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    I read in some comments that the photographer used regular daylight balanced floodlamps. The lighting is the most impressive since he was working with such slow film.
     
  8. Mike Crawford

    Mike Crawford Member

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    I remember a client bought some prints about 25 years ago includng Dorethea Lange's 'Migrant Mother.' Obviously contemporary prints but certainley then they were good quality.
    http://www.loc.gov/rr/print/list/128_migm.html

    Also saw an exhibition in Germany of Walker Evans' FSA work which had been printed as large format inkjets.
    http://www.martsonhilleditions.com/WE1port2.html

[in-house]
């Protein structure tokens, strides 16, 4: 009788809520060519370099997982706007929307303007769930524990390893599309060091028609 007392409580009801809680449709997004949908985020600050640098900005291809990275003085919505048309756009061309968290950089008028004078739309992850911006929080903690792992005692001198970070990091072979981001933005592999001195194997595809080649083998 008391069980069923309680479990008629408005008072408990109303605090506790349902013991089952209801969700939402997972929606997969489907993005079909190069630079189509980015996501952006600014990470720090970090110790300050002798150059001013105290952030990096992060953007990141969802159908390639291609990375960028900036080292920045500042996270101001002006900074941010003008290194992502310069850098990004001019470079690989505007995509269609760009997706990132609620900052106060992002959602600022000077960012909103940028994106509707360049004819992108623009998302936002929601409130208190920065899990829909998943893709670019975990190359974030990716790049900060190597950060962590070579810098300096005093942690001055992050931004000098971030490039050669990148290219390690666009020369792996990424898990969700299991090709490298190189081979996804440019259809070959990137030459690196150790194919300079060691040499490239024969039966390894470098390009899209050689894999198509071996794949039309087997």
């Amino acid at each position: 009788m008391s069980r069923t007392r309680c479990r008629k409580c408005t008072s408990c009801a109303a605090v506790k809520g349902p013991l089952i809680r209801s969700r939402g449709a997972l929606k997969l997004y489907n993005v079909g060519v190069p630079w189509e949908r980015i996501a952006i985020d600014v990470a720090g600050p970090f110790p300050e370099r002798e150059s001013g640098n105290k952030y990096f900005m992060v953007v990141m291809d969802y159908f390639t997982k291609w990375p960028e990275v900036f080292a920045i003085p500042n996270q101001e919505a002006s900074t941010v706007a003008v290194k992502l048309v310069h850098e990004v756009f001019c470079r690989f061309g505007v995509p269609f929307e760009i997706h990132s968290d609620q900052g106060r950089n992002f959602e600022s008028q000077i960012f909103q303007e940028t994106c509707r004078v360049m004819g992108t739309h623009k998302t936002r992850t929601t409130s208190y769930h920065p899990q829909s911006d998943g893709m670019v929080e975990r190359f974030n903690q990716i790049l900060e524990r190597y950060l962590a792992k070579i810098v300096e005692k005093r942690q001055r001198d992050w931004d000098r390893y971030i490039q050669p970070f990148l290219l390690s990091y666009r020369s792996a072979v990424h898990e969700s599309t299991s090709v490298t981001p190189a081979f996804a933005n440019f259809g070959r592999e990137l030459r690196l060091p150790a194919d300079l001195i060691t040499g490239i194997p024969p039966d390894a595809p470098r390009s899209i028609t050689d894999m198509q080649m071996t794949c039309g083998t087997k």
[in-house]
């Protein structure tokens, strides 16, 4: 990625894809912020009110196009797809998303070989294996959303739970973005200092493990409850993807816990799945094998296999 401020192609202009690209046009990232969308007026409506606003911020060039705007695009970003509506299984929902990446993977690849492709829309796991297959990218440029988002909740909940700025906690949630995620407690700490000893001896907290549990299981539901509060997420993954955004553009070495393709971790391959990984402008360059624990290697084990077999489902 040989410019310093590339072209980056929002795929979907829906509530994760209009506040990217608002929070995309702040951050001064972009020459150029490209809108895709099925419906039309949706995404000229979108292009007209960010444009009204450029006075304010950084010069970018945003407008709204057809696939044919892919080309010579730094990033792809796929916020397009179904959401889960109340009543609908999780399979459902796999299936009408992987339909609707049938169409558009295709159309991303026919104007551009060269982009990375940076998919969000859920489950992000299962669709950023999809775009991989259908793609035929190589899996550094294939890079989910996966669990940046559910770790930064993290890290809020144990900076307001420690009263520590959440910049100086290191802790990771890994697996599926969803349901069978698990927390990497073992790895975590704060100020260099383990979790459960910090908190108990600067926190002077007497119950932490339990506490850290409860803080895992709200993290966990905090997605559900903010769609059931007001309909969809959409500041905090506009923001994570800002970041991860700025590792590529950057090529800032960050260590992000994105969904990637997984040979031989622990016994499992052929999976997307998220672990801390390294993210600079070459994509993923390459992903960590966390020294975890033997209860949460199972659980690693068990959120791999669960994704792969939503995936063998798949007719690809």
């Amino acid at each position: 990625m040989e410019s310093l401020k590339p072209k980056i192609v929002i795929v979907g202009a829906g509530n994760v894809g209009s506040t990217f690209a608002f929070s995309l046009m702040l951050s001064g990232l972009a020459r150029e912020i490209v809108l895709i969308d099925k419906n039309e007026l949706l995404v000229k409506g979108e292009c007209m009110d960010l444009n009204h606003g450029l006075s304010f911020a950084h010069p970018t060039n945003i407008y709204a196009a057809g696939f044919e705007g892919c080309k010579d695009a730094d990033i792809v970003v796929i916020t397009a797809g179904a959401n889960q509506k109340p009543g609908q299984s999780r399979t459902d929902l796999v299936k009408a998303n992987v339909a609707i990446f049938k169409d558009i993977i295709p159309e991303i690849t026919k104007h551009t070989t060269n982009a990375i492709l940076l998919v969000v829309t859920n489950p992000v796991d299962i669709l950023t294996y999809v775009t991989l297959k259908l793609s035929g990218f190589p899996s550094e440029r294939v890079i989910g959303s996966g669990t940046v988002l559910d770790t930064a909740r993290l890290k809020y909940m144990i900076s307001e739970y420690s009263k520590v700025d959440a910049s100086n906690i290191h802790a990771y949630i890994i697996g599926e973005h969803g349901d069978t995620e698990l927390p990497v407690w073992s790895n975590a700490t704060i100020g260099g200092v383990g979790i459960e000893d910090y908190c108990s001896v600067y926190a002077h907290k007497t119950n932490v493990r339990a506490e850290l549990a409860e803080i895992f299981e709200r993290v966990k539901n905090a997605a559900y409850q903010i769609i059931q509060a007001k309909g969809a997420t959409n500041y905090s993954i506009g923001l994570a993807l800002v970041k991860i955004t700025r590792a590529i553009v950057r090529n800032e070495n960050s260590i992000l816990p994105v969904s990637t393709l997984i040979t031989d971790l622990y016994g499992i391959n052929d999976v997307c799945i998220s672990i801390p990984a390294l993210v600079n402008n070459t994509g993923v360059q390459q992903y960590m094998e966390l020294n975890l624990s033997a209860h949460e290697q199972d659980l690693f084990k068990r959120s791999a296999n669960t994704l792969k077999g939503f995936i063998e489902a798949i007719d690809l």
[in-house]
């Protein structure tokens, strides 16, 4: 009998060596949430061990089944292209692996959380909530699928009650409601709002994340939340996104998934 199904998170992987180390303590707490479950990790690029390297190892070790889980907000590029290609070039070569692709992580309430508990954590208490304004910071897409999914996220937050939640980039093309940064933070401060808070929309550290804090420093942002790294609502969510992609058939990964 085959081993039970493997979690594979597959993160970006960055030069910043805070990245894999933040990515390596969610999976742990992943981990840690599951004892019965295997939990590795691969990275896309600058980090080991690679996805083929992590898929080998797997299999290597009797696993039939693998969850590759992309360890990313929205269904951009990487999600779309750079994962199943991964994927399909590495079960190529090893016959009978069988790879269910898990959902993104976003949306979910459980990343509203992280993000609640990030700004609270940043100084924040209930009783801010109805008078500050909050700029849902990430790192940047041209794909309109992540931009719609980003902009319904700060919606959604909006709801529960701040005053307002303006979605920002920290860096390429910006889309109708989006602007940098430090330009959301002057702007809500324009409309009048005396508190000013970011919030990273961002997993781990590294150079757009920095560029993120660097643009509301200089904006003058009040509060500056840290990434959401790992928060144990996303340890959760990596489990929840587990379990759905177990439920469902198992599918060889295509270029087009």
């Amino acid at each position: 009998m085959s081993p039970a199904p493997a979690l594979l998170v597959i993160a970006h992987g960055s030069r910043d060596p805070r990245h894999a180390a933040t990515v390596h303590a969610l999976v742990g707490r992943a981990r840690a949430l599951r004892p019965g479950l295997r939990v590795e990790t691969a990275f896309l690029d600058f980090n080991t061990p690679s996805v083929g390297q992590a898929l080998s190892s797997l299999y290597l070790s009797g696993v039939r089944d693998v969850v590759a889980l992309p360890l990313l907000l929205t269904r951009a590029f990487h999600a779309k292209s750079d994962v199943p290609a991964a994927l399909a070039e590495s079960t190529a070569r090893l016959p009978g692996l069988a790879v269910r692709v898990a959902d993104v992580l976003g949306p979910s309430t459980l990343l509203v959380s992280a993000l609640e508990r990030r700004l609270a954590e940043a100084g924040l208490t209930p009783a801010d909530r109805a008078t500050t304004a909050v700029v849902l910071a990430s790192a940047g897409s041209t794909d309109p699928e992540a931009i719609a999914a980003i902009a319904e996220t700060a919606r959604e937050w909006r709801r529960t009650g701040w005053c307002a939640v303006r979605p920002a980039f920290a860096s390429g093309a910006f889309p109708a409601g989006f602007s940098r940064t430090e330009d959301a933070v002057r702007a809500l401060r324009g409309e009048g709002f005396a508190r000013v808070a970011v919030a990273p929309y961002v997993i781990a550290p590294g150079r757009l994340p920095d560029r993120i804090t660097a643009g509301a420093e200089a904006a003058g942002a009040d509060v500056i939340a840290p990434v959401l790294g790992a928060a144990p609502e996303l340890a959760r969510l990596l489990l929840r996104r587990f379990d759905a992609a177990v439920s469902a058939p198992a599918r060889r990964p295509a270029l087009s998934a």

Now of course people here will start crying Judas, however the prints were excellent quality and fascinating to see the work presented in pristine condition. As they called them, 'New Translations.' Also John T Hill was a long term friend, printer and colleague of Walker Evans and as he pointed out, Evans was very interested in the latest technolgy and methods of reproduction so he might well have approved.
     
  9. skyrick

    skyrick Member

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    Wow! Absolutely Wow! So the '40s really were in color! Nothing has ever demonstrated that to me as clearly as these amazing Kodachromes!

    Yeah, what Ektagraphic said, "Can you imagine 8x10 K-chromes?"

    Did I say "Wow!" yet?

    Rick
     
  10. phfitz

    phfitz Member

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    Just think, they were all shot with UNCOATED lenses. I love the slightly saturated Kodachrome look they have.